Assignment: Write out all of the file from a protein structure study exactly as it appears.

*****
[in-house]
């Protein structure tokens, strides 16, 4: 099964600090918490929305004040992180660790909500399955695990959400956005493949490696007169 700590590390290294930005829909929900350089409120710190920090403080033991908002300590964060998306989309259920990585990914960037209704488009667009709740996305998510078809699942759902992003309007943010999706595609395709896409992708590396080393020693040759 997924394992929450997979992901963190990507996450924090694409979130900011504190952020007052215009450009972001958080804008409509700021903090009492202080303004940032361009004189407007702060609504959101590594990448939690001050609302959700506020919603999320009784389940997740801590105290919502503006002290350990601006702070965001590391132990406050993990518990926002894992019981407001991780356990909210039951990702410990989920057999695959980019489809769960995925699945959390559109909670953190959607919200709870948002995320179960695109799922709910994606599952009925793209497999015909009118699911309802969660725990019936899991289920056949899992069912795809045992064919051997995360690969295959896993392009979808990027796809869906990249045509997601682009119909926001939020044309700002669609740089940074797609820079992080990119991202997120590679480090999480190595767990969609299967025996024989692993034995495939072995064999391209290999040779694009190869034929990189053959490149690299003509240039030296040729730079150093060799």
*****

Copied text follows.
[in-house]
């Protein structure tokens, strides 16, 4: 099964600090918490929305004040992180660790909500399955695990959400956005493949490696007169 700590590390290294930005829909929900350089409120710190920090403080033991908002300590964060998306989309259920990585990914960037209704488009667009709740996305998510078809699942759902992003309007943010999706595609395709896409992708590396080393020693040759 997924394992929450997979992901963190990507996450924090694409979130900011504190952020007052215009450009972001958080804008409509700021903090009492202080303004940032361009004189407007702060609504959101590594990448939690001050609302959700506020919603999320009784389940997740801590105290919502503006002290350990601006702070965001590391132990406050993990518990926002894992019981407001991780356990909210039951990702410990989920057999695959980019489809769960995925699945959390559109909670953190959607919200709870948002995320179960695109799922709910994606599952009925793209497999015909009118699911309802969660725990019936899991289920056949899992069912795809045992064919051997995360690969295959896993392009979808990027796809869906990249045509997601682009119909926001939020044309700002669609740089940074797609820079992080990119991202997120590679480090999480190595767990969609299967025996024989692993034995495939072995064999391209290999040779694009190869034929990189053959490149690299003509240039030296040729730079150093060799």